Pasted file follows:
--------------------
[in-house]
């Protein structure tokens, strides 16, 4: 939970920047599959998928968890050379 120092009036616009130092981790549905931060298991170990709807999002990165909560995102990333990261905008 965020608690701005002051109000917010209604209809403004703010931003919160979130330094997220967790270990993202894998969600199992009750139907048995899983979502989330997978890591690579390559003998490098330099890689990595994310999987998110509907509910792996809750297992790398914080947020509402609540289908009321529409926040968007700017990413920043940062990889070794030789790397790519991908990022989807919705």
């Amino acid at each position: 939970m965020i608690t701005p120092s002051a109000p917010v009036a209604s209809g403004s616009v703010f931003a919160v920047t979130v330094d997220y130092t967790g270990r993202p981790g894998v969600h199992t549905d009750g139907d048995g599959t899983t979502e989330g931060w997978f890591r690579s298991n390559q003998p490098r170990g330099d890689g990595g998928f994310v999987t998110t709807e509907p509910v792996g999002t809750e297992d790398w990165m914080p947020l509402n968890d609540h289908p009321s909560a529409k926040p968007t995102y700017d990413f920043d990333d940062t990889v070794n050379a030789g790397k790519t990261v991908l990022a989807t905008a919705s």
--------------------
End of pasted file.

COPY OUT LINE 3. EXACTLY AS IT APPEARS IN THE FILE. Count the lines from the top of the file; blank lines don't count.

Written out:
């Amino acid at each position: 939970m965020i608690t701005p120092s002051a109000p917010v009036a209604s209809g403004s616009v703010f931003a919160v920047t979130v330094d997220y130092t967790g270990r993202p981790g894998v969600h199992t549905d009750g139907d048995g599959t899983t979502e989330g931060w997978f890591r690579s298991n390559q003998p490098r170990g330099d890689g990595g998928f994310v999987t998110t709807e509907p509910v792996g999002t809750e297992d790398w990165m914080p947020l509402n968890d609540h289908p009321s909560a529409k926040p968007t995102y700017d990413f920043d990333d940062t990889v070794n050379a030789g790397k790519t990261v991908l990022a989807t905008a919705s």